Jump to content


Registered Users

Change your profile picture
  • Posts

  • Joined

  • Last visited

Everything posted by Ruleoflaw

  1. The vehicle owner where he proves title has in law what is called legal ownership, whereas in the courts the enforcement agent may have what is called 'equitable ownership.' Legal ownership is watertight whereas equitable ownership is merely discretionary. So, ownership can be legal or equitable, ie where one has the legal the other may have the equitable interest.
  2. I'll answer (if I may, HB), it's only relevant Bazza if I were to proceed with the legal practice course or go down the Legal Executive route. The point is I have studied the 7 (foundation) subjects of the LLB law degree course (which is transferrable to the USA; Canada; Australia; Hong Kong at least, as they're common law countries), whether I hold the piece of paper or not is irrelevant to this forum, and avoiding the question does not meant I do not hold the piece of paper - I just think it's an irrelevant question. I still possess sufficient knowledge of law through completion of this professional course entailing the completion of several LLB law modules. Notwithstanding I completed commercial law (well, commercial transactions: law and practice). The LLB modules are the professional standard of law immediately prior to a Legal Practice Course. I also hold an Open University degree in general. True, but given the OP had a child's ticket, and hasn't said "here's my explanation for how", it seems likely they were fare evading, or they'd have told us!. You are the one who "just haven't grasped" it. TfL don't have the power to convict, they have the power to prosecute. Yet, if they choose to prosecute, they'll likely get a conviction. If the OP is convicted the total cost to them will likely be greater than
  3. If the debts have not been advertised in the London Gazette, although in theory they should die the creditor may try and claim the amount. This law comes from the Administration of Estates Act 1925. The fact the debts were in not in both names (joint and severally liable) should mean any claims should fail.
  4. In theory, debts when the person dies should no longer form part of his/ her estate (whatever remains from the dead person), however, it still could lead to claims again the estate. It's a lot of money, ie 36k so the creditor may try to claim it as a debt. However, as it's not joint debt (ie not joint and severally liable), any claim attempts are not likely to succeed. If there is a Will and the Executor (legal way of distributing estate) is appointed but he/ she has not placed in the London Gazette for any debtors to come forward, it 'could' lead to claims against any beneficiaries. This law is the Administration of Estates Act 1925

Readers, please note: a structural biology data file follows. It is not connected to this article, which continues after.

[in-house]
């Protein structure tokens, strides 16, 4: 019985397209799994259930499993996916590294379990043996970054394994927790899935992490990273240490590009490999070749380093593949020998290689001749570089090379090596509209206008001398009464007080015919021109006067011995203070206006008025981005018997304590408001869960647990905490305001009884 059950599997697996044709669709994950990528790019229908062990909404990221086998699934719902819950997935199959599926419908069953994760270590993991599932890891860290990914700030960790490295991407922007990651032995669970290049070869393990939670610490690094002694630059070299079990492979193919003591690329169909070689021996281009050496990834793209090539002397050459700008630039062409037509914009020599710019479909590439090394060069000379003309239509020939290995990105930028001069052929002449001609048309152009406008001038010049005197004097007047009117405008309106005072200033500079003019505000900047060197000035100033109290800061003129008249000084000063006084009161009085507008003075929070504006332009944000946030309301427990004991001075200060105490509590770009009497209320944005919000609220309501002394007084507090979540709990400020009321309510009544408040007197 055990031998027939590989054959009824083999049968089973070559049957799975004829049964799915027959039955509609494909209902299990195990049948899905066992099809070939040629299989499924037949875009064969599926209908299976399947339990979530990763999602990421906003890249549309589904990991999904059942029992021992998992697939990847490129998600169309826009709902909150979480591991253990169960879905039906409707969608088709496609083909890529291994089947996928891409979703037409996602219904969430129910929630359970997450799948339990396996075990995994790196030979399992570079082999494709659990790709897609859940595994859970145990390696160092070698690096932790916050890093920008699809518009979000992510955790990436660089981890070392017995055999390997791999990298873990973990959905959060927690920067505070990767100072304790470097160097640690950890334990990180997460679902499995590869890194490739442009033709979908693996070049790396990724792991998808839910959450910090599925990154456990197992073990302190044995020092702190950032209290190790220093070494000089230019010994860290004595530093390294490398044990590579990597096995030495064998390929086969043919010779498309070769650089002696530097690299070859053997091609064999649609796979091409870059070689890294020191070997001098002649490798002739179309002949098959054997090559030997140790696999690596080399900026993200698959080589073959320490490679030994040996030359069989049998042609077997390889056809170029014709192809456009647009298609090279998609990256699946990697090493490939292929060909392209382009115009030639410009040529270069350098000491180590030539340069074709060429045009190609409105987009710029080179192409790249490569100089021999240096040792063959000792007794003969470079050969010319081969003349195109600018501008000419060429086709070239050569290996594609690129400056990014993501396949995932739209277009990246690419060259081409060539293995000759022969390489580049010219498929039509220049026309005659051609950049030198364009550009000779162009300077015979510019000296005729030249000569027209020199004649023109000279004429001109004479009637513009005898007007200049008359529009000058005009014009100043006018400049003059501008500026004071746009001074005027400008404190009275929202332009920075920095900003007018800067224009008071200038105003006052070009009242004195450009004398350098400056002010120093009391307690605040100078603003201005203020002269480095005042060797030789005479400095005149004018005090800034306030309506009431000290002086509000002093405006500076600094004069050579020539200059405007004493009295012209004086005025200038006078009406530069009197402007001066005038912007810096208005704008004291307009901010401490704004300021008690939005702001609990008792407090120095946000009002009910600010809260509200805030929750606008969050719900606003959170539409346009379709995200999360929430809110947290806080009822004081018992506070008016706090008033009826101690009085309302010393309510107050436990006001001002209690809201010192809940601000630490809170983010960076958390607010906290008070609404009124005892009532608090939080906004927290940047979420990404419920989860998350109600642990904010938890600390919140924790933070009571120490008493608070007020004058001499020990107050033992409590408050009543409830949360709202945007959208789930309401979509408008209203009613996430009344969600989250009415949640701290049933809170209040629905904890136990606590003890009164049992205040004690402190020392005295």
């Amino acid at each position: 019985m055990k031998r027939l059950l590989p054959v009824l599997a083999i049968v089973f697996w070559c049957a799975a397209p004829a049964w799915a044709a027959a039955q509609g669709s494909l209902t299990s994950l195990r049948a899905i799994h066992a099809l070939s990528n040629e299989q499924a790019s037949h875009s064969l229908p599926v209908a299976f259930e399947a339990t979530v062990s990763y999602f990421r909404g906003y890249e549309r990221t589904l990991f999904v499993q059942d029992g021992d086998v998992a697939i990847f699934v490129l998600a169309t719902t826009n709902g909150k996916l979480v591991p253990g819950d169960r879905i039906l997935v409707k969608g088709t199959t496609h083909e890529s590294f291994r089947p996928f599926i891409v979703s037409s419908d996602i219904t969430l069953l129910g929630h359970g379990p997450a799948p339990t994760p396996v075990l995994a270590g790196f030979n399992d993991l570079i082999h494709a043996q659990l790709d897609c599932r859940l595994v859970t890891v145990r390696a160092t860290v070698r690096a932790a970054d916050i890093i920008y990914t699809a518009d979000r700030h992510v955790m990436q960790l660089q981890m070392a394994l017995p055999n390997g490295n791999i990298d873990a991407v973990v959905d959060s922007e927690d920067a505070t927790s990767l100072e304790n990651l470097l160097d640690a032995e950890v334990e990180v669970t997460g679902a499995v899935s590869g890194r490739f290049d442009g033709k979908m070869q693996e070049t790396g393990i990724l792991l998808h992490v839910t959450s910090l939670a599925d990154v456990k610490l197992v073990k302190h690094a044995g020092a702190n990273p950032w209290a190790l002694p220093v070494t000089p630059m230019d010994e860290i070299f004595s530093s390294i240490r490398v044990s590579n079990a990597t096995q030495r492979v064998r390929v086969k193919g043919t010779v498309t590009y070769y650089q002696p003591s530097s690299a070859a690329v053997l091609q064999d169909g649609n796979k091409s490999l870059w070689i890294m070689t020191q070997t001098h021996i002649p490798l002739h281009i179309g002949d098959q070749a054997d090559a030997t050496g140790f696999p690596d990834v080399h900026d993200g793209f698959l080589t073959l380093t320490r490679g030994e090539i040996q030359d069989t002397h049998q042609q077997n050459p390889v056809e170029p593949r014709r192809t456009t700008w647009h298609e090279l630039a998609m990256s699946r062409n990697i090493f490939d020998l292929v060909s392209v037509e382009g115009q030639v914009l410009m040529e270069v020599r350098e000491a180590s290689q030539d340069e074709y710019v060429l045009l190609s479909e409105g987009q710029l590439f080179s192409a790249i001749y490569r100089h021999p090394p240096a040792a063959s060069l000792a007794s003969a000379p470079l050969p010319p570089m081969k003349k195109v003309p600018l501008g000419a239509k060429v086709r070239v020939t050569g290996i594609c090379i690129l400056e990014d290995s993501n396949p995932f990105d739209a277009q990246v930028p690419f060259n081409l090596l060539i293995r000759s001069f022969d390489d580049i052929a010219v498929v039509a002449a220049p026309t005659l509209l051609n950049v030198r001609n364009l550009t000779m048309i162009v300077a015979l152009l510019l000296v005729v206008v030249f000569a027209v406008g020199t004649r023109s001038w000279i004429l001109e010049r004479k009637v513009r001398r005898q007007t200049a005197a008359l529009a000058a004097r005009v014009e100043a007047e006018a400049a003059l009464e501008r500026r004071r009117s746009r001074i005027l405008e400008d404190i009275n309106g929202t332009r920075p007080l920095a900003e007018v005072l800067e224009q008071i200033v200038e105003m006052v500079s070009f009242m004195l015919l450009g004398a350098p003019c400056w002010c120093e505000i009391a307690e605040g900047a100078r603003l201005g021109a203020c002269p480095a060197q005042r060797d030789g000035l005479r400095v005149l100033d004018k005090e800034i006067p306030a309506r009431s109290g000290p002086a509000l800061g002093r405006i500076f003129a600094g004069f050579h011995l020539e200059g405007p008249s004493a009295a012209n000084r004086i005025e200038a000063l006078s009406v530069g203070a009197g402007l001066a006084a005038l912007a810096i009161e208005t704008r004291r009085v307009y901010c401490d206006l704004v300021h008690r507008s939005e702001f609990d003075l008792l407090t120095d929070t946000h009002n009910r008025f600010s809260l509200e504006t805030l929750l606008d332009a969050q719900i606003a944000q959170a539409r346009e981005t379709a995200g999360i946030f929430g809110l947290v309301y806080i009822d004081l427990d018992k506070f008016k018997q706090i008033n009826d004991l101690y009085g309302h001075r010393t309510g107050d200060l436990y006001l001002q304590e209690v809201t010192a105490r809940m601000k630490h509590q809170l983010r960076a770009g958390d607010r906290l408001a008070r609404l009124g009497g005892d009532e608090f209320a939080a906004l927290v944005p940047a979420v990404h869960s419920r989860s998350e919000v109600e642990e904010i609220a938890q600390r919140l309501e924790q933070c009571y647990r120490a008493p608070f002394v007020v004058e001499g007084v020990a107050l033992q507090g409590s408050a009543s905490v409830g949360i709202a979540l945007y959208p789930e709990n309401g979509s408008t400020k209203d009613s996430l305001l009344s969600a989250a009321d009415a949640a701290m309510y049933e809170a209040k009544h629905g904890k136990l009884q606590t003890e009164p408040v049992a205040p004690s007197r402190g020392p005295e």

5. The NoE is the procedure under the law for enforcement. At this point there is no enforcement save notice of the enforcement. So, this I believe would be at the compliance stage, ie writing the letter for the NoE, up to the point of attendance at the address at which point (rather unfairly in my view) the enforcement stage commences. Title (legal ownership) to a vehicle whether the vehicle was acquired before or during enforcement does not alter the legal view of title - ownership is ownership, so the V5C were it to prove ownership should be a legally binding at the enforcement stage or the compliance stage.
  6. Well, whatever problem the claimant/ victim is plagued with is the consequence the tort-feasor is liable for (under the egg-shell rule, ie meaning 'fragile' so be careful with the victim). So, if the OP has a certain psychiatric condition then the tort-feasor is liable for worsening that condition. The evidence indicates the harm, ie medical practitioner perhaps a psychiatrist, a psychologist, or significant GP notes, albeit it must be a recognised medical condition, ie stress is not sufficient but PTSD is.
  7. Oh I understand, but you seemingly have a conservative view of criminal law. Incidentally, when did you study criminal law? When did you do essays on strict liability even though I had to explain to you what strict liability was. The truth is that the only losses that TFL could claim for is the price of the ticket because Tort only relates to 'actual loss', which is the difference between the child fare and the actual fair paid on the facts. So, it doesn't leave a good claim for TFL, so they threaten or allude that the OP will get a criminal record if they don't pay the £254. I think you'd make for a great prosecution but a devastatingly poor defence lawyer. It may well be the case that the OP has to bite the proverbial bullet and pay up, but the matter should be considered from both angles, which incidentally is what criminal law teaches, ie the position of the prosecution (the state) versus the defence. Understanding Tort and Criminal law at degree level helps to look at things more fairly.
  8. It is a professional course so it meets the professional and practical standards of criminal law, before doing a practice course per se. Making a grovelling apology is called 'circumstantial' - we don't know whether the questions I considered have been asked. In any event, what you're not grasping is the point that the TFL do not have the power of the courts to make a conviction; that they are threatening the OP with a fine or pay £254. Even the first level of fine is £200 and that's for not having a ticket at all. The Op had a ticket just had the wrong ticket so it cannot be as serious an offence of not having a ticket. Imagine if the prosecution could threaten a person who is the defendant to a murder charge who states, if you pay our client's estate damages for the deceased's pain and suffering prior to their death (ie damages for pain and suffering in Tort) then we'll drop the murder charge and accept a manslaughter defence, this is the same as what TFL are doing albeit the offence is fare evasion and not common law murder.